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Moreover, concerns have also been raised that students may use advanced training to oppress or commit human rights abuses after returning home; other experts have conjectured.

“In all human endeavors, you will have bad eggs. Normally these come to the attention of the faculty relatively quickly, and they are told to shape up or are sent home quickly,” Spoehr said. “Given that this is the first incident in recent memory, it does not suggest there is a trend.”

But others in the national security sphere believe the Pensacola shooting should be a wake-up call.

“It is clear we face a new security concern and that we need to re-examine our procedures,” Villahermosa said. “Congress needs to call for a full report on the number of foreign military students studying in the United States, which should include all incidents and cases where foreign students violated security procedures, threatened others, committed crimes, and were sent back to their home countries.”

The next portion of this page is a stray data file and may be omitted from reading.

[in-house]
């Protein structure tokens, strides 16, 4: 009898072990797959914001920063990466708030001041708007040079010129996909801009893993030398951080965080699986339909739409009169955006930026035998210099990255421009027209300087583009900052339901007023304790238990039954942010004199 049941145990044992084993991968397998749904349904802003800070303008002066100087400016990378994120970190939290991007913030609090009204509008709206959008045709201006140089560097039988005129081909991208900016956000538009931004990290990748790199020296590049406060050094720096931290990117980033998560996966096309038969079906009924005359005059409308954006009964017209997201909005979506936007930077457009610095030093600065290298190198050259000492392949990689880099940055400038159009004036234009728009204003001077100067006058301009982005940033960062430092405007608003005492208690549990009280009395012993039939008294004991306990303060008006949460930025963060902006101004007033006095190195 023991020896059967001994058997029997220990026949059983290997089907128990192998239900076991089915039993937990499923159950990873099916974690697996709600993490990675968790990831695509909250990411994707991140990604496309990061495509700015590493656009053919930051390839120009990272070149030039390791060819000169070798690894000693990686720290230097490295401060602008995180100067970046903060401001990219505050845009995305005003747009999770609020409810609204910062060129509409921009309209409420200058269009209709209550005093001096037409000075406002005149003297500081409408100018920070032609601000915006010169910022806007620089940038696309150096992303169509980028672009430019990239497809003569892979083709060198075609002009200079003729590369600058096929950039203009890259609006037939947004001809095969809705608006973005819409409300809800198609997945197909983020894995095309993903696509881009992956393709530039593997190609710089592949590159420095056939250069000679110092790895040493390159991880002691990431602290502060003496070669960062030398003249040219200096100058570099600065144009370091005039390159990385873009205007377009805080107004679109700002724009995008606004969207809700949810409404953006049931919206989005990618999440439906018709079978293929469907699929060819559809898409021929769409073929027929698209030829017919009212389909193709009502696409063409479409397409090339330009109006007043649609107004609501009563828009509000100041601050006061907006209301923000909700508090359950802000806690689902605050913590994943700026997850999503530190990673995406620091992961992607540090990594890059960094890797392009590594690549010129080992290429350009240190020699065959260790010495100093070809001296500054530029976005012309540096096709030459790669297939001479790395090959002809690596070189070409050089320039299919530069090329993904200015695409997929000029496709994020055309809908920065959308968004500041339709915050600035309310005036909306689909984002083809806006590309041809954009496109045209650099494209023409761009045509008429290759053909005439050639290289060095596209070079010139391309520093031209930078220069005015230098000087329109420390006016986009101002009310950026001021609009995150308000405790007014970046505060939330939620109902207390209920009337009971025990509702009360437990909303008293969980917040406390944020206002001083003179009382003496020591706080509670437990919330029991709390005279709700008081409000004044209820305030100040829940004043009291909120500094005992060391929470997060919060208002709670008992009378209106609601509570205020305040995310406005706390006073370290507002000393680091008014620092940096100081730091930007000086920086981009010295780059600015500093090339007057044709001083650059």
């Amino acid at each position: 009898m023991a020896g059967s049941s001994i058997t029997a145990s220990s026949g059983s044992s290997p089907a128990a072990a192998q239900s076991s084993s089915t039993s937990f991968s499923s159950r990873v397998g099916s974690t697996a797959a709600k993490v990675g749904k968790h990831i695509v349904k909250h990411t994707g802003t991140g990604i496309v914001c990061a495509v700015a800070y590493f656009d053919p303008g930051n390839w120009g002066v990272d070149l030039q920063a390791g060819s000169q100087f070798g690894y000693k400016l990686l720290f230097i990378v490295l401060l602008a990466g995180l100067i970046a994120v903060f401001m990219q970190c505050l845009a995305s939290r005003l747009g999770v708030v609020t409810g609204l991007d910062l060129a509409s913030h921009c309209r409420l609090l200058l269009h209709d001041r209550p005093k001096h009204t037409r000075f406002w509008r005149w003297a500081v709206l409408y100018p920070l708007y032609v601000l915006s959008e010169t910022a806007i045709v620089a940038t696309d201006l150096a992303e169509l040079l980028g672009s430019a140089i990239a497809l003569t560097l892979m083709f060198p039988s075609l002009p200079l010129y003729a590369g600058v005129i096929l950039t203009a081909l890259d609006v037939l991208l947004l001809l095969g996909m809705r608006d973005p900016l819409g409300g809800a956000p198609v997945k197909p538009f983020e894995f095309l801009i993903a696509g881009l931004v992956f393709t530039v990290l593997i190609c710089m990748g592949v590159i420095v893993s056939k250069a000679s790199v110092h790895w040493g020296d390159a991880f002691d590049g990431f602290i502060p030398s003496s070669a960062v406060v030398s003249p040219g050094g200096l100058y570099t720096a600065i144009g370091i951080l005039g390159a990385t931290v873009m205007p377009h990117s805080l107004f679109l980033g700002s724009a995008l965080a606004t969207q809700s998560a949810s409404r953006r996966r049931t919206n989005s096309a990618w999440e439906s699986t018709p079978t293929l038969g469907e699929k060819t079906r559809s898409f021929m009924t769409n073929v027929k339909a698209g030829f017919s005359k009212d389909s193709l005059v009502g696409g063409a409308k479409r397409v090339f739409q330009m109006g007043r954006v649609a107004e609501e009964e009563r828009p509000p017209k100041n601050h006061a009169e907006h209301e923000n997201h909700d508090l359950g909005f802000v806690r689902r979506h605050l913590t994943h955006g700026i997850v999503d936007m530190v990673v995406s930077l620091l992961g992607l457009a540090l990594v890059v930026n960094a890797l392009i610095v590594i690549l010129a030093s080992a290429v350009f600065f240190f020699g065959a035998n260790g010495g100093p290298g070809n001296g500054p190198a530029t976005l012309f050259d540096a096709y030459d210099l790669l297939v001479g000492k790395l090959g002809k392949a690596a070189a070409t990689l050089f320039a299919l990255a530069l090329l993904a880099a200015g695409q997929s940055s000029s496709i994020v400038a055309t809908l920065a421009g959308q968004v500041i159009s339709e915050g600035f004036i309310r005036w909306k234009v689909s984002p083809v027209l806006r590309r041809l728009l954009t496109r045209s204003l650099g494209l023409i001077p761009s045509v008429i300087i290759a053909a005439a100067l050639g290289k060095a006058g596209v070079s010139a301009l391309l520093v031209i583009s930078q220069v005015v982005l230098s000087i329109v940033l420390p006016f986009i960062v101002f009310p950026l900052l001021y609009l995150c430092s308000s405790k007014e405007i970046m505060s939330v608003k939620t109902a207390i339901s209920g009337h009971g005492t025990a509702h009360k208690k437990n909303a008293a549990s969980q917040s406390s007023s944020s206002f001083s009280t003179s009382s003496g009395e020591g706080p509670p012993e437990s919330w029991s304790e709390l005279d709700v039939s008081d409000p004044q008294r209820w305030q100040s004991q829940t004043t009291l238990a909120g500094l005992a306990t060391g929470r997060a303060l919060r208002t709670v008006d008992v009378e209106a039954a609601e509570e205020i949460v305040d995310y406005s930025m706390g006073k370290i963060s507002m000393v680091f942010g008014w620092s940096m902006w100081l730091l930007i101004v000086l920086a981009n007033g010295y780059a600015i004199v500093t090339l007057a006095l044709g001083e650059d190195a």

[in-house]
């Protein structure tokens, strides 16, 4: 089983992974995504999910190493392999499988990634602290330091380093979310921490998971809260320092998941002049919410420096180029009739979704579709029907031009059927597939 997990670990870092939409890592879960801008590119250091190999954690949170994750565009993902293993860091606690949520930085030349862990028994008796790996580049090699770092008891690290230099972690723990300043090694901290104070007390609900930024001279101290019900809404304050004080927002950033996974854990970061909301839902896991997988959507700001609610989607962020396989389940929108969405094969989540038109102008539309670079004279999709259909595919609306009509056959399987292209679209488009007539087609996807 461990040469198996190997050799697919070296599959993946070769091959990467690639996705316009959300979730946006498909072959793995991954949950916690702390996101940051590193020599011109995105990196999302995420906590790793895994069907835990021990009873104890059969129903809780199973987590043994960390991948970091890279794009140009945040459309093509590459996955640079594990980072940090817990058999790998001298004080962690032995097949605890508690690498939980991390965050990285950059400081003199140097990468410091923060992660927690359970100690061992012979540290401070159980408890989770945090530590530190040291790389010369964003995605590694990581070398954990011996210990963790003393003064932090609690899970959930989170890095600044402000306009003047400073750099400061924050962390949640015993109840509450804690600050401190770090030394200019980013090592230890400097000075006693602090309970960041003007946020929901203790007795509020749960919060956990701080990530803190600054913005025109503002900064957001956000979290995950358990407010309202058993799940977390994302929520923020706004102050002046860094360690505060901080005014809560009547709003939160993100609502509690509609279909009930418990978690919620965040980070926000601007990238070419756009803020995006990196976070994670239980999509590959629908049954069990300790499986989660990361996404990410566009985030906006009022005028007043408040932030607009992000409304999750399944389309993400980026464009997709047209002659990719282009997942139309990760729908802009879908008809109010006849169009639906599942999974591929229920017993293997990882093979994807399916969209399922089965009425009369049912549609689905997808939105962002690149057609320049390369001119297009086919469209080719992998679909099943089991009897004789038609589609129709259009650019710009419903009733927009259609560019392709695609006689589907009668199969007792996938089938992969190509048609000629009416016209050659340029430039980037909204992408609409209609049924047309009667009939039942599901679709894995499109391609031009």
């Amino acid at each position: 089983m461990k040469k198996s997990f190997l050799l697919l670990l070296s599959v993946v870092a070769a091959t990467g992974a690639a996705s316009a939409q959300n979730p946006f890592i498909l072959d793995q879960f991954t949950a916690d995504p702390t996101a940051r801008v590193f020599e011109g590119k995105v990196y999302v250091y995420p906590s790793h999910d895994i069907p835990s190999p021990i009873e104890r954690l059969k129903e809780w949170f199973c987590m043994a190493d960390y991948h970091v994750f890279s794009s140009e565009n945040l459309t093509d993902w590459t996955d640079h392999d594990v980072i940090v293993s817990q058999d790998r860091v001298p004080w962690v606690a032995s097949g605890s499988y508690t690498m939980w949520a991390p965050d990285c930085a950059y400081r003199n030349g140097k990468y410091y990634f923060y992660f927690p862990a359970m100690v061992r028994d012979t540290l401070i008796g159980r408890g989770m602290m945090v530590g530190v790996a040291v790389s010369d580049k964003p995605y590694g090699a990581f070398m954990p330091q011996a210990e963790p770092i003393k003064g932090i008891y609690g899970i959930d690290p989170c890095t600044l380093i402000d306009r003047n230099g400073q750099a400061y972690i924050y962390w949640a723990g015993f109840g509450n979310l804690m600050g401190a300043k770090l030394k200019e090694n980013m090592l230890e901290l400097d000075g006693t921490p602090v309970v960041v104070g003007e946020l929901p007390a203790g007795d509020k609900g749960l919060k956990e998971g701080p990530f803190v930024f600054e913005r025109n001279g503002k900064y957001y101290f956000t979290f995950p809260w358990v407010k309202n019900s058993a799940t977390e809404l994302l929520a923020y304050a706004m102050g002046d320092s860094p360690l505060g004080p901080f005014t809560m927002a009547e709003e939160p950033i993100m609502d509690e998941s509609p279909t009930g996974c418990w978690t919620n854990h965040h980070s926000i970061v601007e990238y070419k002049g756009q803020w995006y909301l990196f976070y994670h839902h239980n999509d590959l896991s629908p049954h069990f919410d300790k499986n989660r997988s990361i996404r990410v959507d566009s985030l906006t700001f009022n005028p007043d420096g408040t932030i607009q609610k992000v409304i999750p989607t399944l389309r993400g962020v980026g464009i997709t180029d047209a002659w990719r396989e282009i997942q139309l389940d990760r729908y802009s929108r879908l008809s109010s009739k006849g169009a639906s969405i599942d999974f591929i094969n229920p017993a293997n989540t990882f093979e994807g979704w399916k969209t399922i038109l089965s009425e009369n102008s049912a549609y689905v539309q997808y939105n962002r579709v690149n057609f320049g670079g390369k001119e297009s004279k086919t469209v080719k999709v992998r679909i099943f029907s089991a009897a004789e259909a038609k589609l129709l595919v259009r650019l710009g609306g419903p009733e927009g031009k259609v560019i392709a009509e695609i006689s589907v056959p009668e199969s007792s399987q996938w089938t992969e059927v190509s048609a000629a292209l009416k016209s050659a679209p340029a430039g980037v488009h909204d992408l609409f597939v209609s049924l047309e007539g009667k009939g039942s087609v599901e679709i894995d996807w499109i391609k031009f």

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Sen. Rick Scott, R-Fla., has called for a “full review of the U.S. military programs to train foreign nationals,” while the area’s representative Matt Gaetz has advocated for “extreme vetting” of foreigners who intend to enter the U.S. for training. Moreover, Rep. Michael Waltz of Florida, a retired Green Beret, noted on twitter that someone “dropped the ball” in regard to Alshamrani’s screening process.